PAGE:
Just like for the Rule of 72, you’ll need to know how much interest you expect to earn on average each year. Let’s say the stock market returns an average of 8% annually; by how much will $1,000 grow each year?

### Calculating Revenue Year by Year

First, to calculate how much the $1,000 will grow in one year, simply convert the 8% into decimal form (**.08**) and add 1 (**1.08)**. Then multiply this by the principal, **$1,000 x 1.08 = $1,080**.

**Revenue after one year = (1+.interest rate) x principal**

To account for compounding interest over multiple years, you’ll need to multiply the interest rate on itself, based on the number of years you want to project.

**Revenue after multiple years = (1+.interest rate) x (1+.interest rate) x (1+.interest rate)… x principal**

For three years of compounding interest at a rate of 8%, multiply **1.08 x 1.08 x 1.08 = 1.259**. Then multiply this by the principal.

**Revenue after 3 years = (1.08 x 1.08 x 1.08) x $1,000 = $1,259**

So $1,000 invested with an 8% return will become $1,259 dollars in 3 years. Not bad.

### Calculating Compound Interest After 20 Years

To calculate compounding interest after 20 years, start the same way you did above (**1.08 x 1.08 = 1.1664**). This result is the interest rate you’d use to calculate revenue after the second year of compounding interest.

Now, to reach the interest rate for each subsequent year, you can continue typing [**x 1.08 =**] over and over again. Or, after doing it once through, you can tap **=** again for the amount after three years **(1.08 x 1.08 = 1.1664 = 1.259)**. It’s a little shortcut.

From here, **tap = 17 more times **for the 20-year compounded interest rate of **4.66**. Then, multiply this rate by the principal (**$1,000**) to equal the total amount of money you would have after 20 years of 8% interest.

So, if your interest compounds at 8% a year on average, then your $1,000 will become **$4,660** dollars in **20 years**.

### Another Way to Calculate Compound Interest

If you don’t want to keep track of how many times you need to tap “equal” on your calculator, you can use an exponent instead. This would mean raising 1.08 to the 20th power, using this formula:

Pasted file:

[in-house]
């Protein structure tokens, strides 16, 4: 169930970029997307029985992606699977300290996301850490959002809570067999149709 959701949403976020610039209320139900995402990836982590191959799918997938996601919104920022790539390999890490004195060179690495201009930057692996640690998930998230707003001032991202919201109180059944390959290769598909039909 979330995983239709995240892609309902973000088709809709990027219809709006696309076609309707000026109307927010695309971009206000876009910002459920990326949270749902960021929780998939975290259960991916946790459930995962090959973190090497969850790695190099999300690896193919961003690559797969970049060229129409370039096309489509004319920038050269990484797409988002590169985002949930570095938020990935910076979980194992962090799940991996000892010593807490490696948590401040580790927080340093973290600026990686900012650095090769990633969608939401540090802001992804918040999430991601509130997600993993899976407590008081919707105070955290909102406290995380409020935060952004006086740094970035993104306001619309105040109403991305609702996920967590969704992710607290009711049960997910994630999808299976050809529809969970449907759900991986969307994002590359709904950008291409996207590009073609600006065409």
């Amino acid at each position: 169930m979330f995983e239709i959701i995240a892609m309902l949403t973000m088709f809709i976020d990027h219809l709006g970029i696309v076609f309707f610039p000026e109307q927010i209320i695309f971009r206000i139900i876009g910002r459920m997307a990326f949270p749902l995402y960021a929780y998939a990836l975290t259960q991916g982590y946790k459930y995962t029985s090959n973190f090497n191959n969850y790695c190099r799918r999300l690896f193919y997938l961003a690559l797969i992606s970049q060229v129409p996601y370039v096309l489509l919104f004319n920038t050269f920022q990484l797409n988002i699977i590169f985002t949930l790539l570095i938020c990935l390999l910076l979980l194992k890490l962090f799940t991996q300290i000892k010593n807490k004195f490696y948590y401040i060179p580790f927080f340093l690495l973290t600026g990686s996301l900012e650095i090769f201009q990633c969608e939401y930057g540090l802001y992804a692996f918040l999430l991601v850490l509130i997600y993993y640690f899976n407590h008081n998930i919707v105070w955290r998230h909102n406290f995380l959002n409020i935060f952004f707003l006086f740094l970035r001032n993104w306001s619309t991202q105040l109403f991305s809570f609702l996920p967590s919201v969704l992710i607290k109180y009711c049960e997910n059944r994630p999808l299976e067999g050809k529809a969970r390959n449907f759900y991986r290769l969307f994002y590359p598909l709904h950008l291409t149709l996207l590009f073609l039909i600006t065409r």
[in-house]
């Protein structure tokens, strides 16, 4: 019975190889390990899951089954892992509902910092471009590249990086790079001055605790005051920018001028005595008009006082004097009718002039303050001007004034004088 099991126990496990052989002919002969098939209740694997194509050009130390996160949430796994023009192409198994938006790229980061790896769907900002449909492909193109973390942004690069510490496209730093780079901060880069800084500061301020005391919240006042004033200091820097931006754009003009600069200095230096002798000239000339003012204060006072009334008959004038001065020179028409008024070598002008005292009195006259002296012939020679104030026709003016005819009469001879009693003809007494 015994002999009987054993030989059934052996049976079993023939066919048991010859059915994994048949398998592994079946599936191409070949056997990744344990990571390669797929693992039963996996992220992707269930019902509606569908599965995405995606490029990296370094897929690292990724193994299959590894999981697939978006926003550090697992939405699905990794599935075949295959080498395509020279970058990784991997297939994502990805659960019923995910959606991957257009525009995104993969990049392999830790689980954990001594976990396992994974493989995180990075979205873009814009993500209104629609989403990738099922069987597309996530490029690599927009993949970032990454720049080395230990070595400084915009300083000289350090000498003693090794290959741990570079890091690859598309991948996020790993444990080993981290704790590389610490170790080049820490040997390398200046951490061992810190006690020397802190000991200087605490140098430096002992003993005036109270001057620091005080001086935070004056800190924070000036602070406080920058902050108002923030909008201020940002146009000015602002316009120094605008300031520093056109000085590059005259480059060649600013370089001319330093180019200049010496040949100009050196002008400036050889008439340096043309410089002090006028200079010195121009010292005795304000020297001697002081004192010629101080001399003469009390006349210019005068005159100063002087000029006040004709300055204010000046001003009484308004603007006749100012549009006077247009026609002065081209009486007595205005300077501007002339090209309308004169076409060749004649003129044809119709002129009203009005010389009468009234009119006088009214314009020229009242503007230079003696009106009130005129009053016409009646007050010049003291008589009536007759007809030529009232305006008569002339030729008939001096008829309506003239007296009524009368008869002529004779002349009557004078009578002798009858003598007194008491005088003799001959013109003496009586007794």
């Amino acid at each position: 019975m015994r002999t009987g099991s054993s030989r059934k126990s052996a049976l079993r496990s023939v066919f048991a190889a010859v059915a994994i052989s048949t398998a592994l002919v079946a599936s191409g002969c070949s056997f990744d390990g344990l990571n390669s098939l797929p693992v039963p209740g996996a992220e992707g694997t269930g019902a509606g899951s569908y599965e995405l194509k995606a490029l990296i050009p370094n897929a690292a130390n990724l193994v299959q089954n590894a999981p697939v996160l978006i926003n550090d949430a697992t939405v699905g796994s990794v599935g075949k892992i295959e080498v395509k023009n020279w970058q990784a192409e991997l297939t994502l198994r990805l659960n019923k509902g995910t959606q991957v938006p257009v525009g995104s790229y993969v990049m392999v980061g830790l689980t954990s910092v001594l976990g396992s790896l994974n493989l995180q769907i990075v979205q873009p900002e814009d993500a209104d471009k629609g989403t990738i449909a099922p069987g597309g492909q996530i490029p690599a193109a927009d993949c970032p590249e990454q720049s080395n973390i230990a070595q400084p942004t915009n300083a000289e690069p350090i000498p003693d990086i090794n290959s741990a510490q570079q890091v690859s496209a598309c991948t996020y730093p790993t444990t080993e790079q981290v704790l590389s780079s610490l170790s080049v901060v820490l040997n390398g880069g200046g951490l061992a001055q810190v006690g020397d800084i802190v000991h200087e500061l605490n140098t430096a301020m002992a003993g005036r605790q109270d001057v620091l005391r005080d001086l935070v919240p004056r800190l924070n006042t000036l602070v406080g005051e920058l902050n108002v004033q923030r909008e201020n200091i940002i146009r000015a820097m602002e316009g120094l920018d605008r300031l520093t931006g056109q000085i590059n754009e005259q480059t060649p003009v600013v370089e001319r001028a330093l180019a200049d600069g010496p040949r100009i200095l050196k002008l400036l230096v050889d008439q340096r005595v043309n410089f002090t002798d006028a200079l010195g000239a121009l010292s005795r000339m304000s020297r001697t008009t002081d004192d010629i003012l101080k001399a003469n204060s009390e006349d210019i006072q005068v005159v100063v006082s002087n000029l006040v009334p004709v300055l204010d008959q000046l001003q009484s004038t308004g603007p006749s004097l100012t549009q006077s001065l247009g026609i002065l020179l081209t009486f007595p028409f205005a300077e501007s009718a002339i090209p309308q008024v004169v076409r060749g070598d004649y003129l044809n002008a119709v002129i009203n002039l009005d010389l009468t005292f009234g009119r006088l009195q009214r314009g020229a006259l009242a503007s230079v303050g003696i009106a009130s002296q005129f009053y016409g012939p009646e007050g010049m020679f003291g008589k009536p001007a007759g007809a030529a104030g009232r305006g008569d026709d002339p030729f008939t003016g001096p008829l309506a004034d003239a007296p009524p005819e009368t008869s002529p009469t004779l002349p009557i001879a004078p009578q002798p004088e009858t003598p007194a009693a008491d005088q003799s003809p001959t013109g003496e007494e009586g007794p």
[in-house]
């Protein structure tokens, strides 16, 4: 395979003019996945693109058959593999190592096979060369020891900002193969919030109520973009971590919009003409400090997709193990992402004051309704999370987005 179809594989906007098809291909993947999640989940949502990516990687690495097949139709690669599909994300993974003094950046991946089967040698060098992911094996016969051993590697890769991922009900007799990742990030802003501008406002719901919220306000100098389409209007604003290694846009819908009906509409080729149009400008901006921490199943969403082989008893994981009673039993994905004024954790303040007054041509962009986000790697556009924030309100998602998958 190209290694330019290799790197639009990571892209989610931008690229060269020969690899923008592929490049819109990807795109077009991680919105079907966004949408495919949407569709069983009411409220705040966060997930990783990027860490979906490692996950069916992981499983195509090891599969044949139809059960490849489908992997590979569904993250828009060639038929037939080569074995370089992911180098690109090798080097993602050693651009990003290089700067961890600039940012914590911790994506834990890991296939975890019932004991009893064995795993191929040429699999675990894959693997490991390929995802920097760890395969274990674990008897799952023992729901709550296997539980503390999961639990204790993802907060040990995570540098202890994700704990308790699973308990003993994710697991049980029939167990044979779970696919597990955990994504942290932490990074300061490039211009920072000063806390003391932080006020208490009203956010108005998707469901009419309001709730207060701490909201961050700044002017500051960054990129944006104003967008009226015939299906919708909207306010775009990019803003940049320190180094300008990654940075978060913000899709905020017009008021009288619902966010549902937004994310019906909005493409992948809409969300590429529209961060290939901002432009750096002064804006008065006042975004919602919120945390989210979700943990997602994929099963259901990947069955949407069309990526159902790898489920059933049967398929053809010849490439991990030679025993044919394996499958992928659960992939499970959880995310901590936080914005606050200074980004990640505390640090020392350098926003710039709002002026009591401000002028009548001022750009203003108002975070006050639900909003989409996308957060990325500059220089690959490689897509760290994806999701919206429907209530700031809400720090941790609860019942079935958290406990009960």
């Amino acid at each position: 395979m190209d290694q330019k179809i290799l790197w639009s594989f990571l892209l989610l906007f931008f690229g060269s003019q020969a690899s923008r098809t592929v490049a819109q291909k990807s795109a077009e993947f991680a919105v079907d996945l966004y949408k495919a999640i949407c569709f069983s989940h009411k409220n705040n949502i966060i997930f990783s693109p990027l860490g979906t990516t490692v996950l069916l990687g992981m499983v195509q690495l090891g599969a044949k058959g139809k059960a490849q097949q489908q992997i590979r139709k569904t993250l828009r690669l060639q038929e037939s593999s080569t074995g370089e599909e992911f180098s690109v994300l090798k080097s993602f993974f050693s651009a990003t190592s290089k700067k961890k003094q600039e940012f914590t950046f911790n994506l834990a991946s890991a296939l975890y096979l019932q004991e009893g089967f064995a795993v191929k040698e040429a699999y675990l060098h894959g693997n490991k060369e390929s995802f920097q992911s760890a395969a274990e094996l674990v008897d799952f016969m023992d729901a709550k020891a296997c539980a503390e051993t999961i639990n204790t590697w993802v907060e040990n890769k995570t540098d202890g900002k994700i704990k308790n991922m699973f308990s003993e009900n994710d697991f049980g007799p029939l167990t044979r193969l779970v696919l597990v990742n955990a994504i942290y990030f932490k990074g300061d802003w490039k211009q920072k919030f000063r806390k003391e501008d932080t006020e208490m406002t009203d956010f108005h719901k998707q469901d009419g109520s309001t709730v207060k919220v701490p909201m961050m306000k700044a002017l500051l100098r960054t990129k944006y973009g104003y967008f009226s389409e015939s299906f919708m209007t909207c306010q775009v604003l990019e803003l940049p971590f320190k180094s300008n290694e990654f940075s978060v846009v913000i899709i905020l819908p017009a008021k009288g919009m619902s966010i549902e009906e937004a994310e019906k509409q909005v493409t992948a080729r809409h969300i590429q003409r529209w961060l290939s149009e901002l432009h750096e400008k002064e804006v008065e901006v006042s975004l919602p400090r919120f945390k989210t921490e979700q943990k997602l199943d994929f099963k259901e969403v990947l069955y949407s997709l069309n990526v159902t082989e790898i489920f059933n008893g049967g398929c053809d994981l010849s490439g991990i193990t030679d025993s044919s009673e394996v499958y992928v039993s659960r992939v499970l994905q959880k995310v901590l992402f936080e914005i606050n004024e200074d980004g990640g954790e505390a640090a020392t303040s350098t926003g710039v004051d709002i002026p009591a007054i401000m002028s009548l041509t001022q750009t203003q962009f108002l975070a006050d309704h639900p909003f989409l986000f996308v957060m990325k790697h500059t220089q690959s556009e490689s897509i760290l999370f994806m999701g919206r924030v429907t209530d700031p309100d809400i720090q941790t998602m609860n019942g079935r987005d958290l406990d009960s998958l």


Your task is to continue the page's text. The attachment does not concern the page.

**Revenue = (1+.interest rate) ^{number of years}**

Turn your phone sideways and you’ll be able to access a more advanced calculator. Type your interest rate (**1.08**), then **x ^{y}**, then the number of years (

**20**) and

**=**to get

**4.66**. This is then multiplied by your principal ($

**1,000**) for the same result from the example above.

## What’s the point?

Now, why would anyone do this? What’s the purpose of calculating the value of something 10, 20, or 30 years down the road?

It’s appealing to me partly because I’m a money nerd, but I think anyone will find it motivating to see how money grows. With the right kind of interest rate, a small investment today could grow into something significant in the future. Even an amount as little as $100 can become almost 5 times that, based on this quick compound interest projection.

## The Rule of 72: It Ain’t Rocket Science

You don’t have to be an Einstein to understand compound interest; just use his Rule of 72!

Dividing 72 by your interest rate yields the number of years it will take for your money to double in value. You can use the other compound interest calculations to figure out how much your money is worth in the future based on an estimated interest rate.

Both these methods will help you make better snap judgments in both investing and borrowing. Your brain – and your bank account – will thank you!